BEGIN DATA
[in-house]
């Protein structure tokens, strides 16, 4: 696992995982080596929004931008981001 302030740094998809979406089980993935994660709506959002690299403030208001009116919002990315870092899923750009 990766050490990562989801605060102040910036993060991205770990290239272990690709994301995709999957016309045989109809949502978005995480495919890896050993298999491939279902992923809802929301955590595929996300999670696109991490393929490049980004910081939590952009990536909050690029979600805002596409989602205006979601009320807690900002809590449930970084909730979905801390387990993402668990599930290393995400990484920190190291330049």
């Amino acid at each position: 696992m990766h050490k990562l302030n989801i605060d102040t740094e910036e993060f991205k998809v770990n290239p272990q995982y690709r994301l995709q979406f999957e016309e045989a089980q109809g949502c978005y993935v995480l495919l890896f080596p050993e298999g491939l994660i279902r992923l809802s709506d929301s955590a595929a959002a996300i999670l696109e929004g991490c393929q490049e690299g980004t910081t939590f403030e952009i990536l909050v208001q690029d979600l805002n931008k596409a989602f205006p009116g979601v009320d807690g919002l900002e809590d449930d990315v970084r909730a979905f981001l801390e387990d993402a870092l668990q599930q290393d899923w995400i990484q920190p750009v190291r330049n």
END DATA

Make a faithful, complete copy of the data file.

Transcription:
[in-house]
């Protein structure tokens, strides 16, 4: 696992995982080596929004931008981001 302030740094998809979406089980993935994660709506959002690299403030208001009116919002990315870092899923750009 990766050490990562989801605060102040910036993060991205770990290239272990690709994301995709999957016309045989109809949502978005995480495919890896050993298999491939279902992923809802929301955590595929996300999670696109991490393929490049980004910081939590952009990536909050690029979600805002596409989602205006979601009320807690900002809590449930970084909730979905801390387990993402668990599930290393995400990484920190190291330049």
């Amino acid at each position: 696992m990766h050490k990562l302030n989801i605060d102040t740094e910036e993060f991205k998809v770990n290239p272990q995982y690709r994301l995709q979406f999957e016309e045989a089980q109809g949502c978005y993935v995480l495919l890896f080596p050993e298999g491939l994660i279902r992923l809802s709506d929301s955590a595929a959002a996300i999670l696109e929004g991490c393929q490049e690299g980004t910081t939590f403030e952009i990536l909050v208001q690029d979600l805002n931008k596409a989602f205006p009116g979601v009320d807690g919002l900002e809590d449930d990315v970084r909730a979905f981001l801390e387990d993402a870092l668990q599930q290393d899923w995400i990484q920190p750009v190291r330049n």